Charitable Donations in Exchange for Real Property Tax Credits in New Jersey

On May 4th, 2018, New Jersey Governor Phil Murphy signed Senate Bill No. 1893 permitting municipalities to issue property tax credits to property owners who donate to one or more charitable funds created by the municipality where the taxpayer’s property is located.

New Jersey property owners may donate up to 90% of their tax bill to their municipality’s charitable fund(s). If the tax credits that result from a charitable donation exceed the taxpayer’s annual real property tax owed, the unused amount of tax credit may be carried forward to subsequent tax bills not to exceed five years.

Under the new law, a municipality establishes a charitable fund or funds, each with a specific public purpose, through an ordinance or resolution of its governing body. Charitable funds may also be used to satisfy property taxes, pay for the cost of establishing the fund and for the tax collector’s ongoing administrative expenses.

The purpose of S-1893 is to potentially allow for a larger itemized deduction on a New Jersey taxpayer’s federal income tax return that exceeds the $10,000 cap on deductions for state and local taxes imposed by President Trump’s tax overhaul bill. It is unclear whether an individual’s potential tax savings resulting from S-1893 will pass muster with the Internal Revenue Service because the taxpayer’s donation may not qualify as a charitable donation under the Internal Revenue Code. Accordingly, there is the potential for back taxes, penalties and interest at the federal level if the taxpayer’s deduction taken pursuant to S-1893 is not accepted. In light of this uncertainty it is best to contact a tax or accounting professional for advice with respect to the application of S-1893.

New Jersey Court Recognizes ‘Wrongful Prolongation of Life’ Cause of Action

New Jersey’s Advance Directive for Health Care Act (the “Act”) guarantees the right of an individual to make decisions regarding his or her healthcare.  But what happens if those decisions and wishes are ignored?  Morris County Superior Court Judge W. Hunt Dumont recently recognized a cause of action for wrongful prolongation of life against a Defendant hospital, doctor, and several nurses, for their alleged failure to follow a patient’s healthcare wishes.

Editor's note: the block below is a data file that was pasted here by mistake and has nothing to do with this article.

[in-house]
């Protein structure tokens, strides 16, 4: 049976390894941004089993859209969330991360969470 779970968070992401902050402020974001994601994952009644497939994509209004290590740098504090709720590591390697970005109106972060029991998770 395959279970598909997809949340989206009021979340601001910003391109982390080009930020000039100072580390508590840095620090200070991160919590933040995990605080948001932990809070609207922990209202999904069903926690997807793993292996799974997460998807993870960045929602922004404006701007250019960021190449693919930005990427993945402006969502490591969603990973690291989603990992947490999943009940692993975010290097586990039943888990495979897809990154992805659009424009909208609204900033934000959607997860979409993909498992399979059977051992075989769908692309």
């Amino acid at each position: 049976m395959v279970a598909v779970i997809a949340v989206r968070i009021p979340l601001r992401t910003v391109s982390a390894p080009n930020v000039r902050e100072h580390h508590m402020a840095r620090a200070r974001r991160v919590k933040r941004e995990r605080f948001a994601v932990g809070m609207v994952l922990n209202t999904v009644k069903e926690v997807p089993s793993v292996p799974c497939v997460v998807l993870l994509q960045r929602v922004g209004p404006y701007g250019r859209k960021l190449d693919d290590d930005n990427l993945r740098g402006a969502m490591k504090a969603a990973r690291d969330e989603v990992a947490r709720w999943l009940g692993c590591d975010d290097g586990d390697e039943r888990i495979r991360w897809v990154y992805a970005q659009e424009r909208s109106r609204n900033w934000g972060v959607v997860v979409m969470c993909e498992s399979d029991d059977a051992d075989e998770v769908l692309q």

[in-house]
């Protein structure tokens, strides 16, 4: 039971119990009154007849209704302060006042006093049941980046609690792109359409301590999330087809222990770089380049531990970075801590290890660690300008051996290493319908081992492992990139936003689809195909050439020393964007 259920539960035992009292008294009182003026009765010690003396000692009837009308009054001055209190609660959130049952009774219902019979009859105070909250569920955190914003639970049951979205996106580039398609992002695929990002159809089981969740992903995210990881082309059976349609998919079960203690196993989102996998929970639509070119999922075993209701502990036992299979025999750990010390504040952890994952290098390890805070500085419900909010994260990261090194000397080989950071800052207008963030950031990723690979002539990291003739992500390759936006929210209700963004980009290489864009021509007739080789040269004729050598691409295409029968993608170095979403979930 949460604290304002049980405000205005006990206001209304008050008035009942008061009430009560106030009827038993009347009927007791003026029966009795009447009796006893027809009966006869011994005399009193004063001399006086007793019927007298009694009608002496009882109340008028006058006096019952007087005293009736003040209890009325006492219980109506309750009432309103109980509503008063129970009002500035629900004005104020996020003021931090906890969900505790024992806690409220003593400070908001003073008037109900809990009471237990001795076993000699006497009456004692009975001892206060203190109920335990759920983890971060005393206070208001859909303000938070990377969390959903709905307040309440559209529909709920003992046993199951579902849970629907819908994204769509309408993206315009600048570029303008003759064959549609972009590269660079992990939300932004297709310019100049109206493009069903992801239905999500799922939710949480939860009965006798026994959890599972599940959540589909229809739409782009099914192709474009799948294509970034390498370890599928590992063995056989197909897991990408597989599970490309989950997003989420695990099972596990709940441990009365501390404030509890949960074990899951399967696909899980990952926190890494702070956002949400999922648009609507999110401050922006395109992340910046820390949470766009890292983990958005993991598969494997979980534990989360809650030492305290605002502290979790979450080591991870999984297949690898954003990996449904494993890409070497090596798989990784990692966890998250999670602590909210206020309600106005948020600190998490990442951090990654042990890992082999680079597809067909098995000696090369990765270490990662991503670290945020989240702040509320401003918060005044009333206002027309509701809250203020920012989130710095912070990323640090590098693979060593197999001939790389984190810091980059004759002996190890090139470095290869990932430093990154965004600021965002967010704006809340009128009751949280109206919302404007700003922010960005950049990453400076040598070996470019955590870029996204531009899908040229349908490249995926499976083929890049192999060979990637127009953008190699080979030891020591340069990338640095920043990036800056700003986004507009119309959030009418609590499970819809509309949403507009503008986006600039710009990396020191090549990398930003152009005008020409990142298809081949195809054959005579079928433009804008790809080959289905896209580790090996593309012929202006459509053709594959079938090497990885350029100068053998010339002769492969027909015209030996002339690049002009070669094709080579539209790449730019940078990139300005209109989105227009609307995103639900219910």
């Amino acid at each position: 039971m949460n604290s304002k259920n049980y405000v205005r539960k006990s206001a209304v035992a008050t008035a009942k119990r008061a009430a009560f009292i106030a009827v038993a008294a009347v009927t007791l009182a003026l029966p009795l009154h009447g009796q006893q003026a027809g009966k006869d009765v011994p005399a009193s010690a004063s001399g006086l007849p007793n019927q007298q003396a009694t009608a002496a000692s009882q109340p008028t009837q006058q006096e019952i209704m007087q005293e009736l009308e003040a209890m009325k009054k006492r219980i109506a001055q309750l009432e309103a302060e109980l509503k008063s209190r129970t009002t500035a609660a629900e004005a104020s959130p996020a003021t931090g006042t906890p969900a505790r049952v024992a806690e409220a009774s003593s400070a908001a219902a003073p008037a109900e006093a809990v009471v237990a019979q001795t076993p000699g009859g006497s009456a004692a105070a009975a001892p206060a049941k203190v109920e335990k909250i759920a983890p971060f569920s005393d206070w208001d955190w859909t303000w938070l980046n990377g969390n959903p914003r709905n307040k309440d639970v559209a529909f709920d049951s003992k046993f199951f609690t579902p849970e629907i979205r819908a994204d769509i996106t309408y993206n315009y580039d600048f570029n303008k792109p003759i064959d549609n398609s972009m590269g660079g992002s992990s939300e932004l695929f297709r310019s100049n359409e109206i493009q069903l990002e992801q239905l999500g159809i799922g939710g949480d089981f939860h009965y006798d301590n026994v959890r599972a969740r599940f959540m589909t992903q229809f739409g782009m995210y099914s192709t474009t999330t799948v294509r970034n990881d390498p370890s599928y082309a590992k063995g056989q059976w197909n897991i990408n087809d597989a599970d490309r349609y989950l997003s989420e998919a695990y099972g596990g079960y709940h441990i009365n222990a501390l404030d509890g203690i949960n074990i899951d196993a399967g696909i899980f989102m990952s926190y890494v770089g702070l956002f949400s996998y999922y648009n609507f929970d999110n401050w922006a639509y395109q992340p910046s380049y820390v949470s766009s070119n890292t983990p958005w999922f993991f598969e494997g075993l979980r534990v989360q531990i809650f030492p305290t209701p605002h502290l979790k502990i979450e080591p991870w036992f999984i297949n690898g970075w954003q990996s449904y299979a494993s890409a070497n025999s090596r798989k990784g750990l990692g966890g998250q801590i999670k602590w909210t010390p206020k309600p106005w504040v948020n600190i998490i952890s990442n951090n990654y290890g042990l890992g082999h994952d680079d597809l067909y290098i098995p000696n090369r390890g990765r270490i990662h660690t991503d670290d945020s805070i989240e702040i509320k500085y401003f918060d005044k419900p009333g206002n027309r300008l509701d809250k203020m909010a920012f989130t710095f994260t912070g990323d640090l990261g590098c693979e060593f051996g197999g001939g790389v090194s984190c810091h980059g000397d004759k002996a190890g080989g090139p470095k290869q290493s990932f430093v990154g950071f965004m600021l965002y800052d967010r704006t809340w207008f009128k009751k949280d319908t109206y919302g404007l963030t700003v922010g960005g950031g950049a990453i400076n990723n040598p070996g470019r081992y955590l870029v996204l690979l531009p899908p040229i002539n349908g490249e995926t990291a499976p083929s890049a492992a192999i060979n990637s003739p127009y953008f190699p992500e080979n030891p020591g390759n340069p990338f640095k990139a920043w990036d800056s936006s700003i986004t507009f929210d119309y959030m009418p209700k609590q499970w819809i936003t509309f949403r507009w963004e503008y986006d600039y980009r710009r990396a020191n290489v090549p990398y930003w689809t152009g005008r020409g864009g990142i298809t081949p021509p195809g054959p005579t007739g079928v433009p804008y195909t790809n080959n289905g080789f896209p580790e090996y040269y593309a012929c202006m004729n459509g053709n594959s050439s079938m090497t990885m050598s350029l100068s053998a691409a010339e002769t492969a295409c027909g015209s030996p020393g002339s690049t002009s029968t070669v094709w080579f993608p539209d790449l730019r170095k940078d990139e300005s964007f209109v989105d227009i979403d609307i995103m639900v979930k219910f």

Suzanna Stica was admitted to the hospital after complaining of breathing problems. She had signed “do not resuscitate” and “do not intubate” orders ahead of her admission.  Despite those orders, the Defendants resuscitated Ms. Stica after she went into cardiac arrest. She lived an additional six months before she ultimately passed away.  During that time, Ms. Stica was intubated, had difficulty breathing, was confined to a wheelchair, suffered from depression and dementia, and had trouble speaking.

The court explained Ms. Stica’s wishes were “simply ignored” by the hospital and its staff.  “Ms. Stica lived an additional six months in a diminished condition that included unwanted pain and suffering,” and the Defendants “violated Ms. Stica’s fundamental right to refuse unwanted medical treatment.”

The court held that its ruling was a logical extension of the New Jersey Supreme Court’s 1979 ruling in Berman v. Allan, which recognized the doctrine of wrongful birth.  New Jersey, the court explained, has taken a leadership role in recognizing patients’ rights regarding treatment options.  These rights include “a well-established right to reject lifesaving treatment.”

By denying the Defendants’ motion for summary judgment, the court extended a legal cause of action against those who ignore a person’s decisions regarding his or her healthcare.  To ensure that your healthcare decisions and end-of-life wishes are properly integrated into your estate planning instruments, or if you have any questions regarding this recent ruling, we encourage you to contact the Firm.